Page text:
A Formulaic Romance
This is the start of another story Amelia and I are putting together. There’s a pun in the title that will become obvious in time.
The story starts with Rachel, Lady Hayforth, throwing the dice in a desperate try at the marriage mart and coming up short when her carriage breaks down in the middle of nowhere. After a complicated string of happenings, she ends up engaged to Rupert, Lord Hartshorne, an aspiring chemist who did mysterious things for the war office in the recent past. His notebooks have gone missing, and a mysterious Mr Oliver is involved. Last week Rachel and her friends went to look at the stars after an eventful afternoon. George has left for the village. One might think that Rachel’s life would get simpler without this distraction, but that would be no fun.
Rupert showed he has something that connects his shoulders to his hips. Last week, the start of a new chapter shows that another of his talents is important. We discover why it was so important that Rupert come with Sir Roger this week.
When you’ve finished with this tripe, take a look at the better authors in Snippet Sunday.
“Sir Roger is downstairs. Says you’re needed. This very instant.”
Rupert rose, “If you’ll pardon me.” Then he followed the innkeeper downstairs.
Rachel looked around, “Well?” Seeing that Charity looked away from her, she continued, “Lucy, look after Miss Deacon. I’ll see what’s happening to my, my fiancé.”
She arrived downstairs just in time to see Sir Roger lead Rupert out of the building. Something was amiss, but Rupert went with him voluntarily. She followed, equally willingly, and with even more curiosity.
They hadn’t proceeded far down the street before Rupert turned around and saw Rachel. “Lady Hayforth, go back to the Hart.”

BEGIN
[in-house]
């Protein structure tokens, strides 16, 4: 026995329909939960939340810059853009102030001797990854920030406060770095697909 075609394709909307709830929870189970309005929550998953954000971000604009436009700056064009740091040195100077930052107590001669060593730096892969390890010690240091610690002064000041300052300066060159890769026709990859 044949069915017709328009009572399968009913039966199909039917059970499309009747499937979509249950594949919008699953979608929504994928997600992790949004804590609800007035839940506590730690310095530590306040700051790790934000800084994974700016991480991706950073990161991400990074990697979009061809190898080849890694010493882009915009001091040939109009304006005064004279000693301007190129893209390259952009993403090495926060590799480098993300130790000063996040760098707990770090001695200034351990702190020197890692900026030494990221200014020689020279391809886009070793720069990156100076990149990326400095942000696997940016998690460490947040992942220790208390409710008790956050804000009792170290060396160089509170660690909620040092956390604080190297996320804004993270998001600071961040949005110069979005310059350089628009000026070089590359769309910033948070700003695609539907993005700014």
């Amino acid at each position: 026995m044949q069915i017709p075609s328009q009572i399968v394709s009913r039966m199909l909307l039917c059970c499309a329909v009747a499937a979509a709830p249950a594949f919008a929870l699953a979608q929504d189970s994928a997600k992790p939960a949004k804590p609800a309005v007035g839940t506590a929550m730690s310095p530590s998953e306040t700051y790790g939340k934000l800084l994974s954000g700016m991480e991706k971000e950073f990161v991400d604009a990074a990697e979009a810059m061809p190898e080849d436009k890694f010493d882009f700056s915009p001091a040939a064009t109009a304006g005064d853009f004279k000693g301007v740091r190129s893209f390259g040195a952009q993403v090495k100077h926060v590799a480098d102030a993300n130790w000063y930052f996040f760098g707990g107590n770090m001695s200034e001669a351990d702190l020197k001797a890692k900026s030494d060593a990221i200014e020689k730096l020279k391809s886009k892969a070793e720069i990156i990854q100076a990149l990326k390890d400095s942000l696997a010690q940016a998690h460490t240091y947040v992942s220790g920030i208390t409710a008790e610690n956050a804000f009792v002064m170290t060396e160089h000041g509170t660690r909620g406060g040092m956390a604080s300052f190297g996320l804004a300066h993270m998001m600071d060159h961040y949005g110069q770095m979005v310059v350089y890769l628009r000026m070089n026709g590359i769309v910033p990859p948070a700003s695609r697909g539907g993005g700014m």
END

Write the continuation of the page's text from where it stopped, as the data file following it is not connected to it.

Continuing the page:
“No, I’m coming with you.”
“I’m not in trouble.”
“Not yet,” Sir Roger said.
“I assure you, Sir Roger, if I wanted to make explosives, I’d do it myself, and they would not explode until I wanted them to. I wouldn’t hire someone off the docks.”
“Rupert,” Rachel asked, “Why would they think you were involved?”
“Apparently my missing notebook,” He gave a nervous laugh, “It’s been found, or at least fragments of it have.”
“Who is your solicitor, or should I send an express for your uncle. Have your dashing Uncle George get you out of trouble, again?”
“That won’t be needed, Ma’am.” Sir Roger bowed, “But the scene … no place for a woman.”
Rachel laughed, “Depends on the woman.”
“Charity, will she be well? Please don’t neglect her.”
“Miss Holloway is there. Lucy won’t let anything harm the darling Miss Deacon.”
“You should be there as well, with your companion.”
“What do you mean by that?”
“I should be here, with you. Keep you out of mischief.”
Sir Roger gave a nervous laugh, all he was up to, and said, “Strong willed chit, ain’t she? I’ll see that she stays safe.”
They didn’t walk far before they came to the broken remains of what once had been a handsome half-timbered building near the shipyards. A constable, with the help of several soldiers, who had been on leave, held back the interested bystanders.
“I still don’t see, Sir Roger, what this has to do with me?” Rupert said.
“Here My Lord. This was in the street.” The constable bowed and handed him a tattered book. The cover bore his name.
“My notebook. No, this is a copy, another copy.” Rupert paged through it. “Looks like it was open, held open with a brick, here.”
Rachel pushed her way forward and examined it from Rupert’s side. “I know that writing. Mr”
“My Lady, please. That’s evidence.” Sir Roger quieted her.
Rupert gave a quick giggle. “Whoever copied it missed a few critical details. No wonder it exploded.”
Sir Roger said, “Details?”